Plans for a $50 million quarter horse track and “historical wagering” gambling parlor in Corbin showed signs of life Tuesday after a period of little movement over the past year.
During a meeting of the Corbin Tri-County Joint Industrial Development Authority Tuesday, the board approved the fifth extension to an investment company on an option to purchase the property so that it can be used for the horse track.
The facility will be a partnership between Keeneland and “four or five” investors who are based either locally or in the regional area.
“We had a meeting back in October with those folks,” said Bruce Carpenter, Director of Economic Development for the city of Corbin.
“They’ve been moving forward. What they are trying to finalize is just the documents between individual investors and Keeneland, and with their attorney. It’s just taking a bit more time to finish that.”
An investment company named Willow Creek Farms, LLC has taken out all the options granted so far for future purchase of the property — the remaining 149 acres of the Corbin Tri-County Industrial Park, located off the Corbin Bypass in the Knox County portion of the city. Carpenter said Willow Creek has paid about $60,000 so far on the options. If it does end up purchasing the property, the money paid will be applied to the purchase price. If a deal is scuttled, then Willow Creek loses the money.
Carpenter said Willow Creek plans to buy the property.
Plans for the facility, which will be called “Cumberland Run,” were originally announced in 2014. Vince Gabbert, Vice-President and Chief Operating Officer at Keeneland, initially hoped to have it opened by summer 2016, but the project hit numerous snags.
At one point it was slowed by presence of an endangered species of bat that had a habitat in the area. Then it got mired in litigation when Floyd County and Appalachian Racing filed a lawsuit against the Kentucky Horse Racing Commission in an attempt to prevent the granting of a license to Keeneland for Cumberland Run.
Floyd County and Appalachian Racing jointly owned a now-defunct harness racing track in Prestonsburg that, when it closed, had $2.2 million worth of bonded indebtedness as baggage.
Originally, Keeneland had been negotiating with Floyd County for the license to its harness track. Keeneland’s facility in Corbin was going to be called Thunder Gap. The harness track in Prestonsburg is called Thunder Ridge. Keeneland would have assumed responsibility for the debt when it got the license. But that changed when Keeneland decided to change the name of its facility and opted instead to ask the KHRC for an unassigned ninth racing license. The lawsuit sought to block the move.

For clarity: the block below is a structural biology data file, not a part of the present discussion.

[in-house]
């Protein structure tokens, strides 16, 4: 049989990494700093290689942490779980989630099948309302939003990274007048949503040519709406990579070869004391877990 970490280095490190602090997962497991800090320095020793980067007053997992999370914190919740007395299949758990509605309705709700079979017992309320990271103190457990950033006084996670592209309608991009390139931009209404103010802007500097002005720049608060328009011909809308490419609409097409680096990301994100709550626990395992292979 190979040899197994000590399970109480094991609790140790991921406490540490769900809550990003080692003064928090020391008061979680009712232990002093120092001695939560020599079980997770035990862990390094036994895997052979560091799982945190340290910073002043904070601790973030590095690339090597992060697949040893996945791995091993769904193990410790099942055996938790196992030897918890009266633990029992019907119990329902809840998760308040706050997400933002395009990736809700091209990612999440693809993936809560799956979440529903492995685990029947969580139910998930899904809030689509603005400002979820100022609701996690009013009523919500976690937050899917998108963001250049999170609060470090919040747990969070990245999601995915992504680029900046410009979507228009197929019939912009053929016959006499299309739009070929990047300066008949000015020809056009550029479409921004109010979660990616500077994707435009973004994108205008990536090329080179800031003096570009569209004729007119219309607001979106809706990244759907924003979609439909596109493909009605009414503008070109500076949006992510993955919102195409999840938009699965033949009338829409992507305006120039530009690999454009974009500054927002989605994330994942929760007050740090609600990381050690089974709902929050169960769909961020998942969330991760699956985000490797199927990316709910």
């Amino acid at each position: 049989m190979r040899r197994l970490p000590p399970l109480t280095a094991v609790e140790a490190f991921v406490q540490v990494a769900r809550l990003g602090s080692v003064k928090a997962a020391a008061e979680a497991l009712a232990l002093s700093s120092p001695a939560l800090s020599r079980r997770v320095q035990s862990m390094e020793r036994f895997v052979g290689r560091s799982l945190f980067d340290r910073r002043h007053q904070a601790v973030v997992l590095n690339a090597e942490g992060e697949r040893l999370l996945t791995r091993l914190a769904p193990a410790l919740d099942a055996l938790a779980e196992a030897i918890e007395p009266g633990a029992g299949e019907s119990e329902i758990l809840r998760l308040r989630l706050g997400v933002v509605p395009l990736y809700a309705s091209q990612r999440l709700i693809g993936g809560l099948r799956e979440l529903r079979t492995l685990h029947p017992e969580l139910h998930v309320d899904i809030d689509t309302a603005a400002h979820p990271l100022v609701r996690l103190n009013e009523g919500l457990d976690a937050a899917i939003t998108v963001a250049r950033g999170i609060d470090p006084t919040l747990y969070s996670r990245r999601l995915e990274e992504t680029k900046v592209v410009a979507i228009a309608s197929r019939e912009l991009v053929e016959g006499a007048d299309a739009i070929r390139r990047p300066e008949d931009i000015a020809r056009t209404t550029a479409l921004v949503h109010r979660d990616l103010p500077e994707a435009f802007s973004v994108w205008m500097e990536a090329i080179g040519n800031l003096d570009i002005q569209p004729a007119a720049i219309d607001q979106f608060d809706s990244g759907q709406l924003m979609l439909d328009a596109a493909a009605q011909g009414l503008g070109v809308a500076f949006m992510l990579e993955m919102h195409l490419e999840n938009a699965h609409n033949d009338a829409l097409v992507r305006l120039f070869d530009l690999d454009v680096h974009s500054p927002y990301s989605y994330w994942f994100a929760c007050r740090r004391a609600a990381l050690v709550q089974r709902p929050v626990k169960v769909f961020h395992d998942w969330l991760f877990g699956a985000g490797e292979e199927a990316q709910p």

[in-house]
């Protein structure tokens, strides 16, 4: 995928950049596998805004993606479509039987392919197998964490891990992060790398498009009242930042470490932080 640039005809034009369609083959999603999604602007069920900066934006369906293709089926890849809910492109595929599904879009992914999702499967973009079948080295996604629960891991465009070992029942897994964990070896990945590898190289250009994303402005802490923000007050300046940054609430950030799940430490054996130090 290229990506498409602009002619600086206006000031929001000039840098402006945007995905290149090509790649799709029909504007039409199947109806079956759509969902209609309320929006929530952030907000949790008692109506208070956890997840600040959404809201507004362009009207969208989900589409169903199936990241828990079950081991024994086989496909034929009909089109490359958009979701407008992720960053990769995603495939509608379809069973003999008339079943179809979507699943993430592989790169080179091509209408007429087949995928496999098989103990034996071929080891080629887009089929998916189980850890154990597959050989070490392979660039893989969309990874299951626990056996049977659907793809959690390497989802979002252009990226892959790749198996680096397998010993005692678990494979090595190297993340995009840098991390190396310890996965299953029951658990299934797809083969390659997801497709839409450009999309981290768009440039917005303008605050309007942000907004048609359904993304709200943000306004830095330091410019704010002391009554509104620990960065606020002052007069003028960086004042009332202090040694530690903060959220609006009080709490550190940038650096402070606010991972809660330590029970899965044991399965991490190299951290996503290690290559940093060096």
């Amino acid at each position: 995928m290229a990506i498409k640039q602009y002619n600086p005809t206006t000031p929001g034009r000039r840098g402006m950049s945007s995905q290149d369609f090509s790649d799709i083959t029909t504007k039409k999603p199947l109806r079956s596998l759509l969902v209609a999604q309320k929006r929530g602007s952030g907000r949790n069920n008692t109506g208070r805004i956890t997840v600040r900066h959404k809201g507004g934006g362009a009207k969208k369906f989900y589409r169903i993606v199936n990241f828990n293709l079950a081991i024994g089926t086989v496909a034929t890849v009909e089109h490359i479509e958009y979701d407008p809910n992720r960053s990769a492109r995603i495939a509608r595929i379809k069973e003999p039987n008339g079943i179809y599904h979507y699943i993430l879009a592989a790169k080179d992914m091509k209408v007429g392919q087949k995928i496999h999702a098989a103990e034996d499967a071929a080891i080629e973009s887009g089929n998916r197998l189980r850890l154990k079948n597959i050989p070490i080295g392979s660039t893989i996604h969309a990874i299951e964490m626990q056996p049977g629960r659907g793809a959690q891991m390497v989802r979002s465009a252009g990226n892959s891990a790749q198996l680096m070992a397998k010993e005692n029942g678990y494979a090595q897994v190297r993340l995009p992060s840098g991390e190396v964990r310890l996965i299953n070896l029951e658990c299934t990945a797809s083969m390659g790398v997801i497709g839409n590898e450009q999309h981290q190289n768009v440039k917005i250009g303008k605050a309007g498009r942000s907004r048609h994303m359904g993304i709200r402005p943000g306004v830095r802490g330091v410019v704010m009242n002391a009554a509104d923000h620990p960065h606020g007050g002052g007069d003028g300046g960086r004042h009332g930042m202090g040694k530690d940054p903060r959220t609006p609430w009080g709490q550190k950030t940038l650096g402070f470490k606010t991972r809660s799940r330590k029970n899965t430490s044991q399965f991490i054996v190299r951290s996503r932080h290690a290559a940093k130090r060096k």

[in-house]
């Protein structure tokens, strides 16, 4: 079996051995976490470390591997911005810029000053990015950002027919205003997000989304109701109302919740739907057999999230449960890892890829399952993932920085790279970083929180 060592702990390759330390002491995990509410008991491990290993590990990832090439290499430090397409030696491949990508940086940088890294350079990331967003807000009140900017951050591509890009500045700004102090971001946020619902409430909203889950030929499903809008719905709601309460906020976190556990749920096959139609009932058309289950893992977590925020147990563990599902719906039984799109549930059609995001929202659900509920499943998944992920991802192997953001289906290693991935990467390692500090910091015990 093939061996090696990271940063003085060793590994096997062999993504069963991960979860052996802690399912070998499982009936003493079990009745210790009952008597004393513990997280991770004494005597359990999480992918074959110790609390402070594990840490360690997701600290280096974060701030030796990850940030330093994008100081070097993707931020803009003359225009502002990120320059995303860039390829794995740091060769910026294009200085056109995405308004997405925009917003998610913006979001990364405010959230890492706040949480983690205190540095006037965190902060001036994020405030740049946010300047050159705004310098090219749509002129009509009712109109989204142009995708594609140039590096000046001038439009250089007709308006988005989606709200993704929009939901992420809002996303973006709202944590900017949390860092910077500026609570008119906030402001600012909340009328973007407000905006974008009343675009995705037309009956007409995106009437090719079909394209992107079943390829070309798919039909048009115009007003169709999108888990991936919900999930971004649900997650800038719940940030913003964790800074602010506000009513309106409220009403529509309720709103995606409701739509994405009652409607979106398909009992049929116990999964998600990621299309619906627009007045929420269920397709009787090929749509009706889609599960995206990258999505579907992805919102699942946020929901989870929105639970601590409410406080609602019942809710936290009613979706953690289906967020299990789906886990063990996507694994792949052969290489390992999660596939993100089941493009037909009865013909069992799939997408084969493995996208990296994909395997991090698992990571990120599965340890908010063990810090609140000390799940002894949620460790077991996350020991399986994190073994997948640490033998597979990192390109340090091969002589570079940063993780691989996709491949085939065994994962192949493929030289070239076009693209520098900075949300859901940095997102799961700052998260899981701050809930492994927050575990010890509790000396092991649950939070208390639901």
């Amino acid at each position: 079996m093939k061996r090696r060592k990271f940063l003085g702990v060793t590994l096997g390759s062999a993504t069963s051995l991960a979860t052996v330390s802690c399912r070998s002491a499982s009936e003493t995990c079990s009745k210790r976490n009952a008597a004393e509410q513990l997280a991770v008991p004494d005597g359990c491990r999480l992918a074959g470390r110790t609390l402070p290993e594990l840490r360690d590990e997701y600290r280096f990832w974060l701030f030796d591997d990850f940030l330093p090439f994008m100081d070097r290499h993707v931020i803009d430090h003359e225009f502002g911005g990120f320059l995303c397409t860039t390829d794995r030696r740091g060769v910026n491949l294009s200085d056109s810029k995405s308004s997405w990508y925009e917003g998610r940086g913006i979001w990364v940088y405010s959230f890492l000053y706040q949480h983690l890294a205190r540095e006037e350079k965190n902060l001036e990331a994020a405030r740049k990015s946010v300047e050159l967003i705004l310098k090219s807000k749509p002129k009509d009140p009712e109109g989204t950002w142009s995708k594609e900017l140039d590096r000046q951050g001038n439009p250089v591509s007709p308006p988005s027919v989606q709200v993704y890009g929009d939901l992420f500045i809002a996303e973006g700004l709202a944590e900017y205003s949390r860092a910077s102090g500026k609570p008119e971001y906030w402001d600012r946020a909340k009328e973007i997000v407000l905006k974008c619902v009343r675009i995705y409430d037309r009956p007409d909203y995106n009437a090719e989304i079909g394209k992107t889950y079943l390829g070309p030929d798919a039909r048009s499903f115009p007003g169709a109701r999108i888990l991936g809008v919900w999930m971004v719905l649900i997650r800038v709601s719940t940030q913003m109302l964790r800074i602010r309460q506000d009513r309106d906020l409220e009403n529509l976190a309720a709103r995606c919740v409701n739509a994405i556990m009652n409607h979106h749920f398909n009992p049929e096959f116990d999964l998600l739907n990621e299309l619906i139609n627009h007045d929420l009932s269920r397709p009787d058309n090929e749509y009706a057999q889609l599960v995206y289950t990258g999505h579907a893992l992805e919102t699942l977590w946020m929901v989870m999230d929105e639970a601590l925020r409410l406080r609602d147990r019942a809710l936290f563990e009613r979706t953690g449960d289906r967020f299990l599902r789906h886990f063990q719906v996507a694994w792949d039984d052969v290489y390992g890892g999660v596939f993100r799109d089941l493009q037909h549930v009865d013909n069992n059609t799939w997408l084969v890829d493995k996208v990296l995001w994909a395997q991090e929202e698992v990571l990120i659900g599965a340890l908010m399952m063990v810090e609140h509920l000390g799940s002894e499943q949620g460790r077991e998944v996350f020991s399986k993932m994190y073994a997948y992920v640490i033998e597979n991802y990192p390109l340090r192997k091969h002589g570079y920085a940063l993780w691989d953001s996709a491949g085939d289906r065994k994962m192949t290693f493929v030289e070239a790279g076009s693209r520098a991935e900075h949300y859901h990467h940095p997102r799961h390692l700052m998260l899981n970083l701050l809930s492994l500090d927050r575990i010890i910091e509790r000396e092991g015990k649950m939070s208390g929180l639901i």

The case moved to the Kentucky Court of Appeals last year, and a move was eventually made to take it to the Kentucky Supreme Court.
Carpenter said he does not know where the situation with the license stands, but that “Keeneland feels very comfortable moving forward.”
“As I have stated on numerous occasions, I feel very confident things will continue to move forward and we will hopefully see everything finalized in the next six months,” Carpenter said. “We are heading down the stretch. Hopefully there will be some things moving in the near future.”
Keeneland officials have said the facility would include a track and grandstand, barns, a sales pavilion and ample area for simulcast betting and “instant racing” machines. Instant racing allows bettors to wager on simulated races based on real historical race data, and pick the order of the top finishers. Payoffs are also determined by timing – bettors may be playing different races, but the wagers are lumped into the same pool and the player who hits first receives the highest payoff. Currently, two Kentucky tracks, Ellis Park in Henderson and Kentucky Downs in Franklin, offer instant racing. The Kentucky Horse Racing Commission determined in 2010 that instant racing was legal, but it has been embroiled in numerous court battles.
Planners are hoping to tap into the Tennessee market going south to Knoxville. Tennessee allows no form of gambling other than a state lottery.
Gabbert said the track planned for Corbin would have at least 500 to 700 instant racing machines, even larger than instant racing offerings at Kentucky Downs which has a handle of roughly $20 million a month.
While the track would not be multi-use, the facility itself could be used for other types of events. Gabbert said it would be open year-round for “full-card” simulcasting of thoroughbred racing and instant racing.
There are no quarter horse tracks currently in operation in Kentucky, though The Red Mile, in Lexington, has offered quarter horse racing on occasion.
Quarter horse racing is different from thoroughbred or harness racing in that it is often considered the “drag racing” of equine sports. Quarter horse tracks are straight with no turns. Track design dictates how many horses can race, with eight to 10 horses in a typical field. Races are usually 350 to 440 yards in length and the horses cover the distance in a scant 17 to 21 seconds.
Carpenter said Tuesday that the track itself would probably bring an extra 125 to 150 jobs directly to the community, but that its overall impact would be much greater.
“Obviously we look for an increase in commercial development … hotels, restaurants and hopefully retail,” he said. “The total impact is going to be very large, not just for the jobs created on this part of the project, but the other jobs created as a result of this investment.”